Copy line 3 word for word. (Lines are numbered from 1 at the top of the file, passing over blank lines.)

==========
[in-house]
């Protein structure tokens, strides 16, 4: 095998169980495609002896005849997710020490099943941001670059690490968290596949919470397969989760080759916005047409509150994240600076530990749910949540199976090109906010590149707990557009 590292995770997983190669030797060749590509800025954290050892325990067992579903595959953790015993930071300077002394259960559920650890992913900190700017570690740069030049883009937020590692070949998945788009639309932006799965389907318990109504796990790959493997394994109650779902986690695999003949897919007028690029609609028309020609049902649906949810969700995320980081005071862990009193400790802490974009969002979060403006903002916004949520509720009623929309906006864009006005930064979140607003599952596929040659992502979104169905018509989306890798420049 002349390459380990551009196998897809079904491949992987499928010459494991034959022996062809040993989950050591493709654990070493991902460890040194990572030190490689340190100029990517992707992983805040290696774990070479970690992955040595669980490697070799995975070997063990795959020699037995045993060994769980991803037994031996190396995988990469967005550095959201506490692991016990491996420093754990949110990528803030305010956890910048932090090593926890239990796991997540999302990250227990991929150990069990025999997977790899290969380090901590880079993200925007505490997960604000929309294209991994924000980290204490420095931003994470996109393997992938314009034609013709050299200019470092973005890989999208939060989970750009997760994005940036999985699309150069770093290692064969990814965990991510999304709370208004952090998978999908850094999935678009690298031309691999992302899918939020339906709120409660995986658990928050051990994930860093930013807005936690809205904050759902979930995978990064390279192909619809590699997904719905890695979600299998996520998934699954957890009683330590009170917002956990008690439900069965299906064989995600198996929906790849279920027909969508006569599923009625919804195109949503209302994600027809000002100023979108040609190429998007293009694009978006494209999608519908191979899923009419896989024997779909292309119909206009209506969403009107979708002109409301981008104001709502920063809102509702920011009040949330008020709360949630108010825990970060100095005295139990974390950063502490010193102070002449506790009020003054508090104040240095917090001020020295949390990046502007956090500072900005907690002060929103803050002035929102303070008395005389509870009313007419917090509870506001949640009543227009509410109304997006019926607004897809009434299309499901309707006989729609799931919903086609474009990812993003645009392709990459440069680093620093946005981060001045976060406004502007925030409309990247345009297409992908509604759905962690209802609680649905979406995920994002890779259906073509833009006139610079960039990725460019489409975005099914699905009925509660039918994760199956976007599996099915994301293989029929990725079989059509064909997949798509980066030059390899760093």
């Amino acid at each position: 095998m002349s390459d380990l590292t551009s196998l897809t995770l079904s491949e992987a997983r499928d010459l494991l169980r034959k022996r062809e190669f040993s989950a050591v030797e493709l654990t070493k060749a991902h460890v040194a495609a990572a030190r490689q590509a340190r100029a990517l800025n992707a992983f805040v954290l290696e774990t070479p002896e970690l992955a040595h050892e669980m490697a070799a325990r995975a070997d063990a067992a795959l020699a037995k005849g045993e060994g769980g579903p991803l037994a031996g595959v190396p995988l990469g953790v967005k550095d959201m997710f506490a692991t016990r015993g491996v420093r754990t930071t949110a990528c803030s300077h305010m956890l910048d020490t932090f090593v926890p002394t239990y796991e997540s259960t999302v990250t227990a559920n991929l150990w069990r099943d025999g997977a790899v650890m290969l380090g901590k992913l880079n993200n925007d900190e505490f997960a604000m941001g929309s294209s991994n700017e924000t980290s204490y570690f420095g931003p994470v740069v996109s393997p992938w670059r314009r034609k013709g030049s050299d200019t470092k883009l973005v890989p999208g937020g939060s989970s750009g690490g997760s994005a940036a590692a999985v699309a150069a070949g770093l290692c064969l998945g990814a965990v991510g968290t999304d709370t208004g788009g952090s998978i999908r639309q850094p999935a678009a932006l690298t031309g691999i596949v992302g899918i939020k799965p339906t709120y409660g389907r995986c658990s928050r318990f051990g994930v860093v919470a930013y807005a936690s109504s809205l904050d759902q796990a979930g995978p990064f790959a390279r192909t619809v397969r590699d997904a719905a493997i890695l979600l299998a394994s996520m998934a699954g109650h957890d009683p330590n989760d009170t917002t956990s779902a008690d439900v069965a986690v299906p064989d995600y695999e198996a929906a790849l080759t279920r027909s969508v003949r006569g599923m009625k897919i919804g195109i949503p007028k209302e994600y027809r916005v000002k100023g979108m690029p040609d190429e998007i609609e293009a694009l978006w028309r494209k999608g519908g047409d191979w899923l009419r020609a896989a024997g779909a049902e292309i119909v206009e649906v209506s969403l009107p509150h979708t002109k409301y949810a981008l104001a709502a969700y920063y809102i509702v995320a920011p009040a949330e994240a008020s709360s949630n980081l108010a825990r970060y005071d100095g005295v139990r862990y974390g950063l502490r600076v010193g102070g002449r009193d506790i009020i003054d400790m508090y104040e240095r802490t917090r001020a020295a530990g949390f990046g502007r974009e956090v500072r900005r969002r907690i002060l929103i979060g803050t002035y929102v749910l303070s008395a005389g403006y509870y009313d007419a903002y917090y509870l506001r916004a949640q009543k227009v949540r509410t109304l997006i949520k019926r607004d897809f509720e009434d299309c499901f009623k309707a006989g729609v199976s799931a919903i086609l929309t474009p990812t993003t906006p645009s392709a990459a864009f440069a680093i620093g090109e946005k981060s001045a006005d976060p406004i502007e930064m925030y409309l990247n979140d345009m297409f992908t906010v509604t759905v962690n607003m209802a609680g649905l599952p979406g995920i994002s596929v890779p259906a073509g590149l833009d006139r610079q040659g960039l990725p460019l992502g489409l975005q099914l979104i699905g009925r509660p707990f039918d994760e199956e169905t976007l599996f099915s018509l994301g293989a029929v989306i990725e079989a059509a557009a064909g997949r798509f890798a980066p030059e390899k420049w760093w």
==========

């Amino acid at each position: 095998m002349s390459d380990l590292t551009s196998l897809t995770l079904s491949e992987a997983r499928d010459l494991l169980r034959k022996r062809e190669f040993s989950a050591v030797e493709l654990t070493k060749a991902h460890v040194a495609a990572a030190r490689q590509a340190r100029a990517l800025n992707a992983f805040v954290l290696e774990t070479p002896e970690l992955a040595h050892e669980m490697a070799a325990r995975a070997d063990a067992a795959l020699a037995k005849g045993e060994g769980g579903p991803l037994a031996g595959v190396p995988l990469g953790v967005k550095d959201m997710f506490a692991t016990r015993g491996v420093r754990t930071t949110a990528c803030s300077h305010m956890l910048d020490t932090f090593v926890p002394t239990y796991e997540s259960t999302v990250t227990a559920n991929l150990w069990r099943d025999g997977a790899v650890m290969l380090g901590k992913l880079n993200n925007d900190e505490f997960a604000m941001g929309s294209s991994n700017e924000t980290s204490y570690f420095g931003p994470v740069v996109s393997p992938w670059r314009r034609k013709g030049s050299d200019t470092k883009l973005v890989p999208g937020g939060s989970s750009g690490g997760s994005a940036a590692a999985v699309a150069a070949g770093l290692c064969l998945g990814a965990v991510g968290t999304d709370t208004g788009g952090s998978i999908r639309q850094p999935a678009a932006l690298t031309g691999i596949v992302g899918i939020k799965p339906t709120y409660g389907r995986c658990s928050r318990f051990g994930v860093v919470a930013y807005a936690s109504s809205l904050d759902q796990a979930g995978p990064f790959a390279r192909t619809v397969r590699d997904a719905a493997i890695l979600l299998a394994s996520m998934a699954g109650h957890d009683p330590n989760d009170t917002t956990s779902a008690d439900v069965a986690v299906p064989d995600y695999e198996a929906a790849l080759t279920r027909s969508v003949r006569g599923m009625k897919i919804g195109i949503p007028k209302e994600y027809r916005v000002k100023g979108m690029p040609d190429e998007i609609e293009a694009l978006w028309r494209k999608g519908g047409d191979w899923l009419r020609a896989a024997g779909a049902e292309i119909v206009e649906v209506s969403l009107p509150h979708t002109k409301y949810a981008l104001a709502a969700y920063y809102i509702v995320a920011p009040a949330e994240a008020s709360s949630n980081l108010a825990r970060y005071d100095g005295v139990r862990y974390g950063l502490r600076v010193g102070g002449r009193d506790i009020i003054d400790m508090y104040e240095r802490t917090r001020a020295a530990g949390f990046g502007r974009e956090v500072r900005r969002r907690i002060l929103i979060g803050t002035y929102v749910l303070s008395a005389g403006y509870y009313d007419a903002y917090y509870l506001r916004a949640q009543k227009v949540r509410t109304l997006i949520k019926r607004d897809f509720e009434d299309c499901f009623k309707a006989g729609v199976s799931a919903i086609l929309t474009p990812t993003t906006p645009s392709a990459a864009f440069a680093i620093g090109e946005k981060s001045a006005d976060p406004i502007e930064m925030y409309l990247n979140d345009m297409f992908t906010v509604t759905v962690n607003m209802a609680g649905l599952p979406g995920i994002s596929v890779p259906a073509g590149l833009d006139r610079q040659g960039l990725p460019l992502g489409l975005q099914l979104i699905g009925r509660p707990f039918d994760e199956e169905t976007l599996f099915s018509l994301g293989a029929v989306i990725e079989a059509a557009a064909g997949r798509f890798a980066p030059e390899k420049w760093w």